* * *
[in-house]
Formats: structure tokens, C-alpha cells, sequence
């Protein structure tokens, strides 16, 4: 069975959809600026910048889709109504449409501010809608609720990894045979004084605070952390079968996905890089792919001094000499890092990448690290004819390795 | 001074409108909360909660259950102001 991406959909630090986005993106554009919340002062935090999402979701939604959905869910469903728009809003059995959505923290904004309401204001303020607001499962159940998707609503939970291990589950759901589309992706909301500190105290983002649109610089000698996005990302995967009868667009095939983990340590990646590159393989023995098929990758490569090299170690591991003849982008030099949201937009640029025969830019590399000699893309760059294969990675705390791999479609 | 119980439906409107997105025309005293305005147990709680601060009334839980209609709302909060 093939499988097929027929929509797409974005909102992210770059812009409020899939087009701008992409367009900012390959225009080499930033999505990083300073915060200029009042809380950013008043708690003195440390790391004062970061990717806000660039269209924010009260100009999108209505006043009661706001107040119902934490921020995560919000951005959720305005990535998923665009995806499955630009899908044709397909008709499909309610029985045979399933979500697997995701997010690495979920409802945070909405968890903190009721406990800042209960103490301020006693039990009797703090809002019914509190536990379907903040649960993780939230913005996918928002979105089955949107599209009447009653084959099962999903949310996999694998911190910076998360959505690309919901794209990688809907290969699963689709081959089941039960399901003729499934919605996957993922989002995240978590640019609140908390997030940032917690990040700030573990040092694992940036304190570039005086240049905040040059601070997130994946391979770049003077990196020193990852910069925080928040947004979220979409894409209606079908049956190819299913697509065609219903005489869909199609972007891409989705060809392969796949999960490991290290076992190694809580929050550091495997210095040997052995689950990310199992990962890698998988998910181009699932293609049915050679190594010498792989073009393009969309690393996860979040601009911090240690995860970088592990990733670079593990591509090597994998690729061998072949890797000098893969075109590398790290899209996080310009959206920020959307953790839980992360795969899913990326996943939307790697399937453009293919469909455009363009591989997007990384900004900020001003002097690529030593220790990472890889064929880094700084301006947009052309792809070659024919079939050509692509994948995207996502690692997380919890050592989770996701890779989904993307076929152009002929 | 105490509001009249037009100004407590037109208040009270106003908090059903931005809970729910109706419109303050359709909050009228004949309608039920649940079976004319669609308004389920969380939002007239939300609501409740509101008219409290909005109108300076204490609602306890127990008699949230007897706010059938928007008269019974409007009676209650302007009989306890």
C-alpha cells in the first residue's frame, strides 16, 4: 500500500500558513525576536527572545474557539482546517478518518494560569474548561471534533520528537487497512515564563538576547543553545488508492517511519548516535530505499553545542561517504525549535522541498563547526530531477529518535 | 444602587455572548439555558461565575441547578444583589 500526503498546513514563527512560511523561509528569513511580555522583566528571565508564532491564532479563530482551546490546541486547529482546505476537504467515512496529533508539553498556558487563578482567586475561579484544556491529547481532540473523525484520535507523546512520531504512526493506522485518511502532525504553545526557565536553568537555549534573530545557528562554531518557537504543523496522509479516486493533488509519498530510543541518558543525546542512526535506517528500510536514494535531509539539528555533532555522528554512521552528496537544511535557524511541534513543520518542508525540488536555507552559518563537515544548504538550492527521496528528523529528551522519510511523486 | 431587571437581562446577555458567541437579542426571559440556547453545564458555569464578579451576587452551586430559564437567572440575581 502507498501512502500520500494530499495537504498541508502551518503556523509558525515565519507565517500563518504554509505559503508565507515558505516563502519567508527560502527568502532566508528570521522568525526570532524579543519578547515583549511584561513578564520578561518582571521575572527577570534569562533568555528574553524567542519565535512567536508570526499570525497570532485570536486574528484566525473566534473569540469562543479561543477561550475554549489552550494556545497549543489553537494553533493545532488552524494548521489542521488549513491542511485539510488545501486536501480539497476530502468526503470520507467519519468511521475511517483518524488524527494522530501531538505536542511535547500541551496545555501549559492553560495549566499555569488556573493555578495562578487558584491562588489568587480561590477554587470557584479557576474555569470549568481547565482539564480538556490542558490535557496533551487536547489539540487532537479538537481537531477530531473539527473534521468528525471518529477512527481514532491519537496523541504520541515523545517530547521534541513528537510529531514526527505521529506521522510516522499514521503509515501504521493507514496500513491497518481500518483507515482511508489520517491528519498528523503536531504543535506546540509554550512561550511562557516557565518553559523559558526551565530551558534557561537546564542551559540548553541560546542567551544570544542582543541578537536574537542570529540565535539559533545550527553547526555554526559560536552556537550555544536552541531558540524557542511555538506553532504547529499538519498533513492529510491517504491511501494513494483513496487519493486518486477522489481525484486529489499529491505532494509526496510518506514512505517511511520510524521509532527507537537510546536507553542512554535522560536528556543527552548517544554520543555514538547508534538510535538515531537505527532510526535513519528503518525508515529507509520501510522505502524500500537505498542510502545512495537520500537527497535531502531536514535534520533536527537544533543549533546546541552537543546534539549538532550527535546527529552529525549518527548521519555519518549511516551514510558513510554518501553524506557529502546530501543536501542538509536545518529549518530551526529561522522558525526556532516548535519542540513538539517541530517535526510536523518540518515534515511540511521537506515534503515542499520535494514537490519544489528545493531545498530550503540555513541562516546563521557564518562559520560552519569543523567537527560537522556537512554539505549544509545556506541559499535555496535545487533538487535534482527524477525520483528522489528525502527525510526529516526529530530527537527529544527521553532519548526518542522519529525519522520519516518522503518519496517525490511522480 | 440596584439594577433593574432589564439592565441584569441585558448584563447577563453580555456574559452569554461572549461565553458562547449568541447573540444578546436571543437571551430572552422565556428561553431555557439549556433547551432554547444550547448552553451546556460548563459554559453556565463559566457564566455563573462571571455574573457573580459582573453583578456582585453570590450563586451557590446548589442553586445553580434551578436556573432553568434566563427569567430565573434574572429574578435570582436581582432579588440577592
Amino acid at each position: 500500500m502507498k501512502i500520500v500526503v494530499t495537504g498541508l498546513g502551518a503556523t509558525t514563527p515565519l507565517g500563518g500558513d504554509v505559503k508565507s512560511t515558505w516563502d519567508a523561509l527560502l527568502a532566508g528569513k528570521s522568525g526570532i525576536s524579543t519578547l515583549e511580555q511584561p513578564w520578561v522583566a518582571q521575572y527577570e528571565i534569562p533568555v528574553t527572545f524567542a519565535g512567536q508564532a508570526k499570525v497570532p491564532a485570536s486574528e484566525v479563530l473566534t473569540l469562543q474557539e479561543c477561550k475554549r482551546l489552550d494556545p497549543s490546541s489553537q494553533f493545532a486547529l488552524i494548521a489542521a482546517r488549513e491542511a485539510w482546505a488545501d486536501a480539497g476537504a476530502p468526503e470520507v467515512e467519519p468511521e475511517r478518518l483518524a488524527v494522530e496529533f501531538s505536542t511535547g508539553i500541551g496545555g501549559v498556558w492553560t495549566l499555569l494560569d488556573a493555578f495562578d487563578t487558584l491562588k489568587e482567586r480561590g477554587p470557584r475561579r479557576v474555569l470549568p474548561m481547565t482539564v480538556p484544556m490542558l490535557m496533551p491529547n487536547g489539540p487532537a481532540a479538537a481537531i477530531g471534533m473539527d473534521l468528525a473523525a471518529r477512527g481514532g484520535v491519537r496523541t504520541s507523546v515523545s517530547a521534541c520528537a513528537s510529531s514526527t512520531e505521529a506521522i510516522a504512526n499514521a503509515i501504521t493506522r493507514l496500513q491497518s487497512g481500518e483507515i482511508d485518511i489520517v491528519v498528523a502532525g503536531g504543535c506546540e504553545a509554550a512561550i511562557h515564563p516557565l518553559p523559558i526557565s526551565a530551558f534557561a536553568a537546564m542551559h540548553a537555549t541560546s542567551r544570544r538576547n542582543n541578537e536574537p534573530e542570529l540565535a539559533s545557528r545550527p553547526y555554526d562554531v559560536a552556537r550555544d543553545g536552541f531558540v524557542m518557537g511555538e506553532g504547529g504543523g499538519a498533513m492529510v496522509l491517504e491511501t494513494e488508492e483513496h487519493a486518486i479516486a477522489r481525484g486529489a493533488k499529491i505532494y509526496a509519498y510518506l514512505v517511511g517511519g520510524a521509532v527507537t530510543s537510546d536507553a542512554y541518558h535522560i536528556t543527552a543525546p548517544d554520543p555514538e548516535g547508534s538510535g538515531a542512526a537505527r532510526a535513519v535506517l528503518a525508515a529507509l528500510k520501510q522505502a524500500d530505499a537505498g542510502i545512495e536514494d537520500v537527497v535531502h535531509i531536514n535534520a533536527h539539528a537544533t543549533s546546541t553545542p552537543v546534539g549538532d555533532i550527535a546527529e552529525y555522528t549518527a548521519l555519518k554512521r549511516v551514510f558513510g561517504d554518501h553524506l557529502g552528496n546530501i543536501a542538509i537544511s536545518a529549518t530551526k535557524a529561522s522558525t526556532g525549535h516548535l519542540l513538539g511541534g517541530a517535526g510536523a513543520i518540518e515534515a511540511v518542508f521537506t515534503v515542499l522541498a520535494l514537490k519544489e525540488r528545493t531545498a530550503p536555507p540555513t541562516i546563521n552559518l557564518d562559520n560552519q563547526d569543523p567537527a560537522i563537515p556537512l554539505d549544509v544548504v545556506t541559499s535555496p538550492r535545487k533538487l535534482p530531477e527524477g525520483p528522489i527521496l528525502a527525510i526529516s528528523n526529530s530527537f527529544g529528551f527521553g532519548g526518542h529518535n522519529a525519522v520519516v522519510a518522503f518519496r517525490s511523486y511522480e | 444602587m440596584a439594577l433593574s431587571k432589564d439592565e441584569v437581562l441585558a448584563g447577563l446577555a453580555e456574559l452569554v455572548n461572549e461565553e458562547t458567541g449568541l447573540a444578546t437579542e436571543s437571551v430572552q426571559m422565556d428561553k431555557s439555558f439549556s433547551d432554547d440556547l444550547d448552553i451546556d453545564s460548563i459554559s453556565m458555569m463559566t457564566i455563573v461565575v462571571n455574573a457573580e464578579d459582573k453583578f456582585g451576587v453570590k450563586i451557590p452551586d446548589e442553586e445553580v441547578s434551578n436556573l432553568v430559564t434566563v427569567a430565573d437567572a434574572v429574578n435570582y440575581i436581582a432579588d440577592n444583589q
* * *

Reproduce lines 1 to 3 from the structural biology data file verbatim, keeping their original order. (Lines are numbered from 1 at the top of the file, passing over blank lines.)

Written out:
[in-house]
Formats: structure tokens, C-alpha cells, sequence
């Protein structure tokens, strides 16, 4: 069975959809600026910048889709109504449409501010809608609720990894045979004084605070952390079968996905890089792919001094000499890092990448690290004819390795 | 001074409108909360909660259950102001 991406959909630090986005993106554009919340002062935090999402979701939604959905869910469903728009809003059995959505923290904004309401204001303020607001499962159940998707609503939970291990589950759901589309992706909301500190105290983002649109610089000698996005990302995967009868667009095939983990340590990646590159393989023995098929990758490569090299170690591991003849982008030099949201937009640029025969830019590399000699893309760059294969990675705390791999479609 | 119980439906409107997105025309005293305005147990709680601060009334839980209609709302909060 093939499988097929027929929509797409974005909102992210770059812009409020899939087009701008992409367009900012390959225009080499930033999505990083300073915060200029009042809380950013008043708690003195440390790391004062970061990717806000660039269209924010009260100009999108209505006043009661706001107040119902934490921020995560919000951005959720305005990535998923665009995806499955630009899908044709397909008709499909309610029985045979399933979500697997995701997010690495979920409802945070909405968890903190009721406990800042209960103490301020006693039990009797703090809002019914509190536990379907903040649960993780939230913005996918928002979105089955949107599209009447009653084959099962999903949310996999694998911190910076998360959505690309919901794209990688809907290969699963689709081959089941039960399901003729499934919605996957993922989002995240978590640019609140908390997030940032917690990040700030573990040092694992940036304190570039005086240049905040040059601070997130994946391979770049003077990196020193990852910069925080928040947004979220979409894409209606079908049956190819299913697509065609219903005489869909199609972007891409989705060809392969796949999960490991290290076992190694809580929050550091495997210095040997052995689950990310199992990962890698998988998910181009699932293609049915050679190594010498792989073009393009969309690393996860979040601009911090240690995860970088592990990733670079593990591509090597994998690729061998072949890797000098893969075109590398790290899209996080310009959206920020959307953790839980992360795969899913990326996943939307790697399937453009293919469909455009363009591989997007990384900004900020001003002097690529030593220790990472890889064929880094700084301006947009052309792809070659024919079939050509692509994948995207996502690692997380919890050592989770996701890779989904993307076929152009002929 | 105490509001009249037009100004407590037109208040009270106003908090059903931005809970729910109706419109303050359709909050009228004949309608039920649940079976004319669609308004389920969380939002007239939300609501409740509101008219409290909005109108300076204490609602306890127990008699949230007897706010059938928007008269019974409007009676209650302007009989306890």